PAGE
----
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Basic epidemiological principles in psychiatry and psychiatric rating scales. Sean Lynch. Research Methodology and Epidemiology - 2. Research Methodology and Epidemiology -2. This is the second part of the afternoon module and today we will look at some aspects of rating scales and theory

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basic epidemiological principles in psychiatry and psychiatric rating scales

Basic epidemiological principles in psychiatry and psychiatric rating scales

Sean Lynch

Research Methodology and

Epidemiology - 2

research methodology and epidemiology 2
Research Methodology and Epidemiology -2

This is the second part of the afternoon module and today

we will look at some aspects of rating scales and theory

In psychiatry

research methodology and epidemiology 21
Research Methodology and Epidemiology -2

Self-rated Scales

Quick, save interviewer time

Lack of bias

Reliable

Can be used for case detection

Can be used as outcome measures

Only as good as the questions they ask

Problems with phrasing, ease of reading, language

“Order effects”

“Social desirability effects”

“Central tendency”

research methodology and epidemiology 22
Research Methodology and Epidemiology -2

Self-rated Scales

Can be used for any diagnostic category, except arguably less well for psychosis, cognitive impairment

Can be used to study core symptom dimensions in depth e.g. sleep, energy

research methodology and epidemiology 23
Research Methodology and Epidemiology -2

Interview - Rated Scales

Can be used to help assess whether a mental disorder is present or not

Can be used to assess the severity of symptoms in a mental disorder

Can be used with a taxonomical system to make diagnosis

Can also be used to study certain dimensions of symptoms in great depth

Can be highly structured with pre-determined questions

Can be more flexible and allow more “open-ended” questions

research methodology and epidemiology 24
Research Methodology and Epidemiology -2

Interview - Rated Scales

Can be subject to observer bias

Different raters might disagree on assessment

Can be subject to changes in behaviour of the same rater over time

Can be flexible and obtain supplementary information

Probing questions can be used to ensure subject understand the questions

Some say these scales can be sensitive to “clinical change”

research methodology and epidemiology 25
Research Methodology and Epidemiology -2

Scales need to have an “anchor point” to distinguish between lack of pathology and an “extreme” to assess severe pathology

Scales can be broad and have numerous intermediate points with phrases or words to help guide scoring of severity or degree

Scales can be narrow and dichotomous

research methodology and epidemiology 26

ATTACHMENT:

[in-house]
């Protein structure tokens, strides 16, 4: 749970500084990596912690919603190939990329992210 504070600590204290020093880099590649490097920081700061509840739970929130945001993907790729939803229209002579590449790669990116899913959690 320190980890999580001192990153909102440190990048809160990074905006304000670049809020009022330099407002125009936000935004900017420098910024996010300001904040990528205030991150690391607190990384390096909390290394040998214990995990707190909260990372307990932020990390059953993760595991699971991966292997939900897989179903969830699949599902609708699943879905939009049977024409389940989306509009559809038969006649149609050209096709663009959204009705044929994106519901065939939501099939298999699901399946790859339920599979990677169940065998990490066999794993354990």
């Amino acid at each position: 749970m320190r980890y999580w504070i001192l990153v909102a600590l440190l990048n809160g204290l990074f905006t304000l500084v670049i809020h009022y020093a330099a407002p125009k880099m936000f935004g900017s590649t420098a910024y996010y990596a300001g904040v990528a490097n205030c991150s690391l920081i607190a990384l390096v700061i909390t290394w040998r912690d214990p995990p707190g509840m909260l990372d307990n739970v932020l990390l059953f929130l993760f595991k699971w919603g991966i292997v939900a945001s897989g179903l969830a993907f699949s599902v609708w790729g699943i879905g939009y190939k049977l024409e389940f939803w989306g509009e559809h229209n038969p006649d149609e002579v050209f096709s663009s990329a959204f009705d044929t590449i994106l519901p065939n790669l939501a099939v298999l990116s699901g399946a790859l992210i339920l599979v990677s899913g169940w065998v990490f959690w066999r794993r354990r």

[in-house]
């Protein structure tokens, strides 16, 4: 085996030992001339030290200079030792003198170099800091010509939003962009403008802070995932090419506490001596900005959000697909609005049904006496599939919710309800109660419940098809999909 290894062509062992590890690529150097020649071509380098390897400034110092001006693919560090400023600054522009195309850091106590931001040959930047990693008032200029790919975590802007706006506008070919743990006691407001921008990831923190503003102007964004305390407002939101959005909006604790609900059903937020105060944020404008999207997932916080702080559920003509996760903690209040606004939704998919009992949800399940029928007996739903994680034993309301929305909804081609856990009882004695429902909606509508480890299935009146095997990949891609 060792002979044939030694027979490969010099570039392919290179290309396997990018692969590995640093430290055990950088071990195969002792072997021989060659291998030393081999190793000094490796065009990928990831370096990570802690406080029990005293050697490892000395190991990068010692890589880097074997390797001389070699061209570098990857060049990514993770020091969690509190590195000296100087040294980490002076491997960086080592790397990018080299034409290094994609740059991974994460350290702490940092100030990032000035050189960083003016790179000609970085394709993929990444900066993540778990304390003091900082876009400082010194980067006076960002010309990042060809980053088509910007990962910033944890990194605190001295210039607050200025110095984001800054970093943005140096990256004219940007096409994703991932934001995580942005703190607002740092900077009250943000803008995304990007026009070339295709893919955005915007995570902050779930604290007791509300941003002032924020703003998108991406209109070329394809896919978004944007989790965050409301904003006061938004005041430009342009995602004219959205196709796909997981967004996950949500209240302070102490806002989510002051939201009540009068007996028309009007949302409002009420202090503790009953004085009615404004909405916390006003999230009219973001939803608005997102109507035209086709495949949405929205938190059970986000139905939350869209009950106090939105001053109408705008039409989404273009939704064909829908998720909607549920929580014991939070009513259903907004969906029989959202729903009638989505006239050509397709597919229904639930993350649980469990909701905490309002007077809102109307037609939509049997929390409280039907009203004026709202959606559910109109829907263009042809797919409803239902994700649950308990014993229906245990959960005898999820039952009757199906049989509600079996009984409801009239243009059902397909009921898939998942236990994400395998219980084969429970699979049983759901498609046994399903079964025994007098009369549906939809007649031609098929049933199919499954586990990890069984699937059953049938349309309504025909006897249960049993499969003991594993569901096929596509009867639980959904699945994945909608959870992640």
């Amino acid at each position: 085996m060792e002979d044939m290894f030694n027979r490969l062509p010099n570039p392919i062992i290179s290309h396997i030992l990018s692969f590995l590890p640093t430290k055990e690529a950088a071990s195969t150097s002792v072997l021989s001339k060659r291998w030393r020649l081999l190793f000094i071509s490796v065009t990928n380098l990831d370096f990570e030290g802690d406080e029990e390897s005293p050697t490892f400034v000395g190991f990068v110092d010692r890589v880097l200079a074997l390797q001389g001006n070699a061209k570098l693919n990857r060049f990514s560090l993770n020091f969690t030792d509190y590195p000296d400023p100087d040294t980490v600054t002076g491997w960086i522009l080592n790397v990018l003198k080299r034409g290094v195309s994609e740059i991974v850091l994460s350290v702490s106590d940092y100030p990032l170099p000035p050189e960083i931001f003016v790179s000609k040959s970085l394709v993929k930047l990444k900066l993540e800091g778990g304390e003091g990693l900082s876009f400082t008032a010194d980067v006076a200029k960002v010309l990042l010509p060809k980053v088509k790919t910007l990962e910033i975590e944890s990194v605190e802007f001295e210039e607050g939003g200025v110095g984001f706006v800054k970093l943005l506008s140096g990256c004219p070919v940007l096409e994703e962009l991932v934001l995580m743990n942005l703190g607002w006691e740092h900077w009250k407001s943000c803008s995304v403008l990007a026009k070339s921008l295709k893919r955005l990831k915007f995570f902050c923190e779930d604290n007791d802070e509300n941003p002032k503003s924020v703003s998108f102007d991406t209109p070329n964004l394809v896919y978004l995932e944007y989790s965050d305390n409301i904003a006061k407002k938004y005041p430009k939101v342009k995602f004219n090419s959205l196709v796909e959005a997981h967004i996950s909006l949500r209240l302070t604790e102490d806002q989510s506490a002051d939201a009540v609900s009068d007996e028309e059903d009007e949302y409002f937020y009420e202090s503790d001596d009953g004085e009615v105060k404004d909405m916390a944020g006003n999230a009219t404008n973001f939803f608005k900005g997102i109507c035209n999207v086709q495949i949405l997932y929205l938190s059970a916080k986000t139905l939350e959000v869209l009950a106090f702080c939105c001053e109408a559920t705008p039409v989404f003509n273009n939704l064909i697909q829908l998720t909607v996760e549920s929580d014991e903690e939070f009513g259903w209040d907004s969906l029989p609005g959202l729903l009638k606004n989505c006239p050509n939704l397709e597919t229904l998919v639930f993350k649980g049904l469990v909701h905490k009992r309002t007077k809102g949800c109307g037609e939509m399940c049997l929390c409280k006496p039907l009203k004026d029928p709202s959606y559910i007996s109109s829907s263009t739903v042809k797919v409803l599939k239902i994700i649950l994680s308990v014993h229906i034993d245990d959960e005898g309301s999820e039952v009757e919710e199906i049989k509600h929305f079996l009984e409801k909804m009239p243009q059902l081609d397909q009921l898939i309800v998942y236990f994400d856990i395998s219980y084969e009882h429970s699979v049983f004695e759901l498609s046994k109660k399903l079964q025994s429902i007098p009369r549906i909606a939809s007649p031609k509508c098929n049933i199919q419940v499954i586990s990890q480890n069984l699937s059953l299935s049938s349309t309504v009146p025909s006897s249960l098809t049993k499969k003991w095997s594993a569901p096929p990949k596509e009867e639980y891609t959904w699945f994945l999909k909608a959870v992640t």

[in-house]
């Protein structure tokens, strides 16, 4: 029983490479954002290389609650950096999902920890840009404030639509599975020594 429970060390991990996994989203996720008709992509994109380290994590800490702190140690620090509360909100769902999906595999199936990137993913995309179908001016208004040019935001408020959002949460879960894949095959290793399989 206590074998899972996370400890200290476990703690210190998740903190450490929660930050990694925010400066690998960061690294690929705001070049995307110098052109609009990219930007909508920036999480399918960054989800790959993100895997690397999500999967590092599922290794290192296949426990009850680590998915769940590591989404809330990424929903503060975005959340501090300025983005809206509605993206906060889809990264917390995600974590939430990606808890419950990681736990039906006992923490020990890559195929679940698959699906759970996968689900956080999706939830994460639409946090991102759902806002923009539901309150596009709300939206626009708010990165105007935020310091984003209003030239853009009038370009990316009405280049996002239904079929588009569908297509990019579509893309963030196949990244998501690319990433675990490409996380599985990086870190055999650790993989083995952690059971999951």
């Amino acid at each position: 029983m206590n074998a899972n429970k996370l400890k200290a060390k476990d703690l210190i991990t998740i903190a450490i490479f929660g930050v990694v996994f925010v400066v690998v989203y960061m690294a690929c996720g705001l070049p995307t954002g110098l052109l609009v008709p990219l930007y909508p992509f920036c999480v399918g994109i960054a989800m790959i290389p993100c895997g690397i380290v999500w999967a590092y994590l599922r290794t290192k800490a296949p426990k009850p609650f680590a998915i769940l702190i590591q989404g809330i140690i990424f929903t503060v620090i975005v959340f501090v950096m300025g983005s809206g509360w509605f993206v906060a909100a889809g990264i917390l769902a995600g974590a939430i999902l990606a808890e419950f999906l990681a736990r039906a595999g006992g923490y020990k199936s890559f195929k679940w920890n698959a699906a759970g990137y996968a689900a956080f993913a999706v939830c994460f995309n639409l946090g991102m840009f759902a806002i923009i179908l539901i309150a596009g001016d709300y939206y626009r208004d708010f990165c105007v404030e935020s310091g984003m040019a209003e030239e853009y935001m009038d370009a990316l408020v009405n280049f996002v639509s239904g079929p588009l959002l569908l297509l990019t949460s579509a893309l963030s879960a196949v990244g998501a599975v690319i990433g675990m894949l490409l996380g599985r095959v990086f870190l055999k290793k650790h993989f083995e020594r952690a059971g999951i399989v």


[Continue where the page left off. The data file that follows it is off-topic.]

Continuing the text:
Research Methodology and Epidemiology -2

Scales can suffer from “ceiling” and “floor” effects i.e. if measuring dimensions within less severe or more severe examples of pathology e.g. depressed mood.

It can be hard to show improvement in an item where there is not much opportunity to show change! e.g. trials in mild severity depression

research methodology and epidemiology 27
Research Methodology and Epidemiology -2

Properties of Scales

1. Case finding

Ability to detect “cases” (true positives)

Ability to distinguish “non-cases” (true negatives)

Performance on these with minimum of misclassification i.e. low false positive and low false negative

The fine tuning of a scale cut-off point or score can be biased towards sensitivity (true positives/true positives and false negatives) in other words not “missing” too many cases, or specificity (true negatives/true negatives and false positives) in other words having a lower number of

“non-cases” incorrectly identified as cases

research methodology and epidemiology 28
Research Methodology and Epidemiology -2

Properties of Scales

2. Assessing severity

Can less severe and more severe cases be separated by the scale?

Would similar scales or measures show agreement on severity?

3. Assessing change

Is a reduction or increase in score on the scale associated with changes in the clinical picture?

research methodology and epidemiology 29
Research Methodology and Epidemiology -2

Reliability

“It does what it says on the tin most times”

Test-retest

Inter-rater

Internal Consistency

research methodology and epidemiology 210
Research Methodology and Epidemiology -2

Validity

“It really tells you what is in the tin most times”

Convergent

Face

Construct

A scale can be highly reliable but measure such a narrow concept it is clinically meaningless i.e. not valid

research methodology and epidemiology 211
Research Methodology and Epidemiology -2

DEPRESSION RATING SCALES

Interview-rated

HAMILTON 17 and 21 item

MONTGOMERY ASBERG 10 item

Self-rated

HAD (Hospital Anxiety and Depression) 7 item

Beck (BDI) 21 and 13 item

research methodology and epidemiology 212
Research Methodology and Epidemiology -2

ANXIETY RATING SCALES

Interview-rated

HAMILTON 14 item

Self-rated

HAD (Hospital Anxiety and Depression) 7 item

research methodology and epidemiology 213
Research Methodology and Epidemiology -2

OBESSIONAL RATING SCALES

Interview-rated